Jen Davis's Self-Portraits Explore Large Questions of Self

Jen Davis is a Brooklyn based photographer. For the past 9 years she has been working on a series of Self-Portrait’s dealing with issues regarding beauty, identity, and body image. Her portraits explore not only society’e preoccupation with thinness as beauty, the deviance of being overweight but also the larger questions of the self.

Jen has also been exploring men, as a subject and is interested in investigating the idea of relationships, both physical and psychological, with the camera, says her web bio. She received her MFA from Yale University in 2008, and her BA from Columbia College Chicago in 2002. Jen is represented by Lee Marks Fine Art.

Every Woman Needs A Self-Photography Project

jen’s experience of photographing her body resonates deeply with me. I think every woman of every size from 0 to 50 should photograph herself to find her identity.  I’ve referenced my own personal self-photography experience in my 2Ps in a Pod blog: Beauty, Goodness & Self Worth As Female Expressions of God’s Love..  

My own case dealt with sexual guilt more than obesity. When I began taking self portraits I was 5’8” and a size 10 US. But I share the fact that a man I dated a few times ‘dropped me’ sending a note telling me that I reminded him of death. I was devastated and hit the gym, being attracted to exercise ever since.

Subsequently, this Yale-educated lawyer wrote me another note of apology a couple years later, telling me that he had been in a relationship with an anorexic woman at the time we met — and he loved her, although she had huge problems, was hospitalized and didn’t want to see him any more. This man who told me I reminded him of death because of my size, was comparing my BMI healthy body to hers.

Karl Lagerfeld Rates Not an Ounce of Fat Above Adele’s Talent

The pain that I felt is highlighted by men like Karl Lagerfeld, a frequent subject of my writing. Monsieur Lagerfeld, the man in charge of just about everything and certainly with an opinion about everything, has worked on repositioning Metro World News in Paris. Lagerfeld was talking about singers and said: “I prefer Adele and Florence Welch to Lana Del Rey, but as a modern singer she is not bad.” Karl prides himself on staying current with popular culture.

Being Karl “not an ounce of fat on a woman’s body” he had to cut to the chase of course, saying “The thing at the moment is Adele. She is a little too fat, but she has a beautiful face and a divine voice.” The Internet was ablaze with furor over Lagerfeld yesterday. I didn’t even post the noise, because I’m sick of Karl Lagerfeld’s categorical rating of women — whatever talent is under discussion — with fat first.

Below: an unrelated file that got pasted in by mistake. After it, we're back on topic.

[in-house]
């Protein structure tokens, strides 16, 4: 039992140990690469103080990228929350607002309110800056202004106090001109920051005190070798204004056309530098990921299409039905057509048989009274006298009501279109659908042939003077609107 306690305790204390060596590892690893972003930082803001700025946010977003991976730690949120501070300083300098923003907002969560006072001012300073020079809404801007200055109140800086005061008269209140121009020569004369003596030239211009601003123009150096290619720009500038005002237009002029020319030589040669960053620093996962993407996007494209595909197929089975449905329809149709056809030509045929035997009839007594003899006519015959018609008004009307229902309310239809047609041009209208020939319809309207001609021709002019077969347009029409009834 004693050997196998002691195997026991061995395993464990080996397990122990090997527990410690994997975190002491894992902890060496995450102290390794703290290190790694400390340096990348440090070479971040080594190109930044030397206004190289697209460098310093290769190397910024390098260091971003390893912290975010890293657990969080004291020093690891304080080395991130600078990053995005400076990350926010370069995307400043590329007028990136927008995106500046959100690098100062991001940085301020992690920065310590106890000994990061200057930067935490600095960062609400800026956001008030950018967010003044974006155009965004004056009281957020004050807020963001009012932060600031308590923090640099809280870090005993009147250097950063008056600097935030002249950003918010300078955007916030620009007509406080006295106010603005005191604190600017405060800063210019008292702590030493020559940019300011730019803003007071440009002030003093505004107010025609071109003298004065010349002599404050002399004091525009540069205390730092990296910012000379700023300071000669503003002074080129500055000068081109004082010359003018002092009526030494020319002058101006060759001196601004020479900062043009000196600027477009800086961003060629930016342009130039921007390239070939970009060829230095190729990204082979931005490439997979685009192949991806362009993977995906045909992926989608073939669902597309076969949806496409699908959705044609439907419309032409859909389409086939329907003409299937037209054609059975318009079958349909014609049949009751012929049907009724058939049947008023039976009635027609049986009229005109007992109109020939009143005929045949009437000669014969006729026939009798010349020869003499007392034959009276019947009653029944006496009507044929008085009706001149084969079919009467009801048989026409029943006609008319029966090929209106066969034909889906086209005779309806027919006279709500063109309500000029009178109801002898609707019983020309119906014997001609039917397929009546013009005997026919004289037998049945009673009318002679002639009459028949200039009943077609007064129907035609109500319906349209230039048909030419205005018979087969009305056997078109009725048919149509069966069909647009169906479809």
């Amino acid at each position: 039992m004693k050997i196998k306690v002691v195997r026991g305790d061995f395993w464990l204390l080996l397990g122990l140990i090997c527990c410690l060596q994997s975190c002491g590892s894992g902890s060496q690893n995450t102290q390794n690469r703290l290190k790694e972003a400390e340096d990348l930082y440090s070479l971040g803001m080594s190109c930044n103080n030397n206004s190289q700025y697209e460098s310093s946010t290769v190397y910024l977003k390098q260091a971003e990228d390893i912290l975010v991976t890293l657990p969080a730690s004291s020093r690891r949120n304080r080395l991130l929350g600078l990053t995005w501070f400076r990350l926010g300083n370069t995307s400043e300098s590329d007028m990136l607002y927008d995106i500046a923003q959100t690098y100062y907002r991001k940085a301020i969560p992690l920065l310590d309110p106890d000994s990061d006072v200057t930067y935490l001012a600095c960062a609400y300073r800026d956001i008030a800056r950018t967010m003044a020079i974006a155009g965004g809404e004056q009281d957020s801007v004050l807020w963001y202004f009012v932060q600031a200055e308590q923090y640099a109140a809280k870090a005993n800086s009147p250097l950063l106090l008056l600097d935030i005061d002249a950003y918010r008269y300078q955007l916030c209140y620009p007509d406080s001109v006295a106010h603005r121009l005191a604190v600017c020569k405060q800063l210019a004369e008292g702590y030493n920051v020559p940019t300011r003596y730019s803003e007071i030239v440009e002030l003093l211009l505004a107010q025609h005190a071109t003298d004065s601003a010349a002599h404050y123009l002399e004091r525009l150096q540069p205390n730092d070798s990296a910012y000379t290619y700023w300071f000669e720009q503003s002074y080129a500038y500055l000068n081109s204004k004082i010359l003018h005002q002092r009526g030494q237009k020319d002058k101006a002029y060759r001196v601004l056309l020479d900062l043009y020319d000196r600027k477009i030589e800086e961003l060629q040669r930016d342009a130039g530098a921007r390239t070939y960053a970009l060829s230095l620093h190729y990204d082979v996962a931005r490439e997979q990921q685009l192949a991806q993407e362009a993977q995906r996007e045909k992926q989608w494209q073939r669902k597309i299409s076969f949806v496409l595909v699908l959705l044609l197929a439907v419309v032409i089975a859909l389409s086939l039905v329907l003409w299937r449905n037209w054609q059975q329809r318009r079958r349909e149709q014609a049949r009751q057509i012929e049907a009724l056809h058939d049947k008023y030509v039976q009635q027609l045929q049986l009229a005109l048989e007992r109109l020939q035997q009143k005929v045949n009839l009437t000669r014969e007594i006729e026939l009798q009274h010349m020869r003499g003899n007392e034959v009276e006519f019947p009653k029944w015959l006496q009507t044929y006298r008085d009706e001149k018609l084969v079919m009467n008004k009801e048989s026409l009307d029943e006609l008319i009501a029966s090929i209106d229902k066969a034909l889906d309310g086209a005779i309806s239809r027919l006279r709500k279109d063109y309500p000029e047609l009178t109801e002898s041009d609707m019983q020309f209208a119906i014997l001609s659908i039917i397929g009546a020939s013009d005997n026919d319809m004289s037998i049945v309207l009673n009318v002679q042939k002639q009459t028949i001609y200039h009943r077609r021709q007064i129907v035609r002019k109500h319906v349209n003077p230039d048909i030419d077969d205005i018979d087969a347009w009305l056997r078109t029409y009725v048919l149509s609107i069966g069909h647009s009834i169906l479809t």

It is fair to say that I have issues with Karl Lagerfeld and his PR person in Paris knows it. I read that Lagerfeld has apologized since opening his big mouth about Adele, but I don’t know why. Perhaps he’s doing a Mitt Romney flip flop.  Lagerfeld’s every bit the misogynist man I was dealing with, telling me I reminded him of death, because he was in love with an anorexic.

Deadly Power of Words

Within the context of Jen Davis’s self-portraits, I will bring up the comment — not to criticize Lagerfeld — but to demonstrate his hierarchy of female attributes. Asked about Adele’s singing, he starts off with her size. This is the fashion industry at its deadliest and it destroys women’s sense of self, just as the Yale-educated a** lawyer wrote those devastating words to me.

GOOD, a superb website, has a short but very meaty interview with Jen Davis, and I urge interested readers to link over. Here is Jen’s website. I repeat that my own journey to self love and thriving really — learning to dismiss men like Karl Lagerfeld — came by picking up the camera. If Jen’s artistic exploration can trigger that journey for any of my AOC friends, her contribution to women is huge.  Anne


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